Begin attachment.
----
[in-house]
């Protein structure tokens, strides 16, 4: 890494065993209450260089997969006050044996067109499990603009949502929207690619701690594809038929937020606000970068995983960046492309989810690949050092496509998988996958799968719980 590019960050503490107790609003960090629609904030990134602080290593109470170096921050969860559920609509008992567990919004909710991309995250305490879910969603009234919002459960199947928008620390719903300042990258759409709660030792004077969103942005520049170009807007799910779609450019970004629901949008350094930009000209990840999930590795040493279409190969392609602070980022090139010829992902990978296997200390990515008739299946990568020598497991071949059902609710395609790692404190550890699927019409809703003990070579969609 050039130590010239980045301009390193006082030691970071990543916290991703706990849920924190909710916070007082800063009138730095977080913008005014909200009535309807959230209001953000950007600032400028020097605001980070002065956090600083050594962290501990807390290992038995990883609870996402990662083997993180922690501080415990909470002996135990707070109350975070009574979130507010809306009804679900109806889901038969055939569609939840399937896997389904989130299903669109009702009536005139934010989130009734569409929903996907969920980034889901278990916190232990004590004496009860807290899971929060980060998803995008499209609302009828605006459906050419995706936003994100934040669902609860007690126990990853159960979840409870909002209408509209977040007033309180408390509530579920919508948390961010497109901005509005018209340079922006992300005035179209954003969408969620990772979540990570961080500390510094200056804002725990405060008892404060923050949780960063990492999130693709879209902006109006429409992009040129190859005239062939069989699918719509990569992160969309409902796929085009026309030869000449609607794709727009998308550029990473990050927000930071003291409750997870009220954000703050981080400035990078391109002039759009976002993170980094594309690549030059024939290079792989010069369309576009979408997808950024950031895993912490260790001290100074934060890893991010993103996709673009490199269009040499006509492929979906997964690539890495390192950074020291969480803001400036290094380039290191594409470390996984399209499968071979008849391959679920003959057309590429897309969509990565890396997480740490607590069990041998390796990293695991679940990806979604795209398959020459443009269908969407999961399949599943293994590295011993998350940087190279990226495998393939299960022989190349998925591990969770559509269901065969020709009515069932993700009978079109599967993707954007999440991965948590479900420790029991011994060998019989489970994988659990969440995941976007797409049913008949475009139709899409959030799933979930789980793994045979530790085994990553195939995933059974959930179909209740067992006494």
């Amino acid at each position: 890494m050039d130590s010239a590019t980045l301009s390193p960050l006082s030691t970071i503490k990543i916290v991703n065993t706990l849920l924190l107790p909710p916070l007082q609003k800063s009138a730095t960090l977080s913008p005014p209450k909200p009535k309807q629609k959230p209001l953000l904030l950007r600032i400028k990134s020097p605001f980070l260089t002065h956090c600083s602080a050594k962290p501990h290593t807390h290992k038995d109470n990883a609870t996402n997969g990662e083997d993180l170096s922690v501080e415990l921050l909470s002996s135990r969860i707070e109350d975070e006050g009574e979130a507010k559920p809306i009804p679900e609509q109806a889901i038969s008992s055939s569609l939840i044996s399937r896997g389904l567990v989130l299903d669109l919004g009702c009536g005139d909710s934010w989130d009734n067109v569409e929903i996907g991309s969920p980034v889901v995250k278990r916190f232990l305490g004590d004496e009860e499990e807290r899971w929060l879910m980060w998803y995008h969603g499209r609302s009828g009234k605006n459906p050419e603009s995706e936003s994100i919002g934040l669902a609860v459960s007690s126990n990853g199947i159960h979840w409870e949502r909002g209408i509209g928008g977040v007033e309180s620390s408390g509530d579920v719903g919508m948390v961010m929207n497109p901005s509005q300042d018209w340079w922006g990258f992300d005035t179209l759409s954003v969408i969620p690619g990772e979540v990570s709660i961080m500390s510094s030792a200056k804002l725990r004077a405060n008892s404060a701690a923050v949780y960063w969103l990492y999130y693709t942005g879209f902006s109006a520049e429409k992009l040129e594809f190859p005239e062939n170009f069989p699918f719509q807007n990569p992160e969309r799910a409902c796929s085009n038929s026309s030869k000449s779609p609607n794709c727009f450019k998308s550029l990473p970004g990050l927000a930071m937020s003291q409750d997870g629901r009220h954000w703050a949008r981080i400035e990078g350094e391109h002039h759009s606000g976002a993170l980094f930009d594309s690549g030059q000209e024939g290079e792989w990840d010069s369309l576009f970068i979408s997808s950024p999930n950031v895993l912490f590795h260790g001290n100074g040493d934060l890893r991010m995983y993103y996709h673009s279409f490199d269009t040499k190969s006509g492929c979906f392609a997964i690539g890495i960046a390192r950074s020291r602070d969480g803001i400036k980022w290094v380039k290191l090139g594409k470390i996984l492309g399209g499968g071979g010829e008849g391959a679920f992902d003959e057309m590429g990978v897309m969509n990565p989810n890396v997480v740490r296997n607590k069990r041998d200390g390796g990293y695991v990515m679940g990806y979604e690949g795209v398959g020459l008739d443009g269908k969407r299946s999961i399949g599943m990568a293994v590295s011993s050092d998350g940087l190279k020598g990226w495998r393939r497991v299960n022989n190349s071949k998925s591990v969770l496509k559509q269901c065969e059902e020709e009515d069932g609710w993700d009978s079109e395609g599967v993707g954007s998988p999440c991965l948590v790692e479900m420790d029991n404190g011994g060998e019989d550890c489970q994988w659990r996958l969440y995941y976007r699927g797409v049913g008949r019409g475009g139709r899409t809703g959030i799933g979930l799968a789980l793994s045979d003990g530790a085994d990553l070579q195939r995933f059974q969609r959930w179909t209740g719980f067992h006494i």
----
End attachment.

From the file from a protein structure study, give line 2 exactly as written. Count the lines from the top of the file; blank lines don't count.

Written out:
């Protein structure tokens, strides 16, 4: 890494065993209450260089997969006050044996067109499990603009949502929207690619701690594809038929937020606000970068995983960046492309989810690949050092496509998988996958799968719980 590019960050503490107790609003960090629609904030990134602080290593109470170096921050969860559920609509008992567990919004909710991309995250305490879910969603009234919002459960199947928008620390719903300042990258759409709660030792004077969103942005520049170009807007799910779609450019970004629901949008350094930009000209990840999930590795040493279409190969392609602070980022090139010829992902990978296997200390990515008739299946990568020598497991071949059902609710395609790692404190550890699927019409809703003990070579969609 050039130590010239980045301009390193006082030691970071990543916290991703706990849920924190909710916070007082800063009138730095977080913008005014909200009535309807959230209001953000950007600032400028020097605001980070002065956090600083050594962290501990807390290992038995990883609870996402990662083997993180922690501080415990909470002996135990707070109350975070009574979130507010809306009804679900109806889901038969055939569609939840399937896997389904989130299903669109009702009536005139934010989130009734569409929903996907969920980034889901278990916190232990004590004496009860807290899971929060980060998803995008499209609302009828605006459906050419995706936003994100934040669902609860007690126990990853159960979840409870909002209408509209977040007033309180408390509530579920919508948390961010497109901005509005018209340079922006992300005035179209954003969408969620990772979540990570961080500390510094200056804002725990405060008892404060923050949780960063990492999130693709879209902006109006429409992009040129190859005239062939069989699918719509990569992160969309409902796929085009026309030869000449609607794709727009998308550029990473990050927000930071003291409750997870009220954000703050981080400035990078391109002039759009976002993170980094594309690549030059024939290079792989010069369309576009979408997808950024950031895993912490260790001290100074934060890893991010993103996709673009490199269009040499006509492929979906997964690539890495390192950074020291969480803001400036290094380039290191594409470390996984399209499968071979008849391959679920003959057309590429897309969509990565890396997480740490607590069990041998390796990293695991679940990806979604795209398959020459443009269908969407999961399949599943293994590295011993998350940087190279990226495998393939299960022989190349998925591990969770559509269901065969020709009515069932993700009978079109599967993707954007999440991965948590479900420790029991011994060998019989489970994988659990969440995941976007797409049913008949475009139709899409959030799933979930789980793994045979530790085994990553195939995933059974959930179909209740067992006494």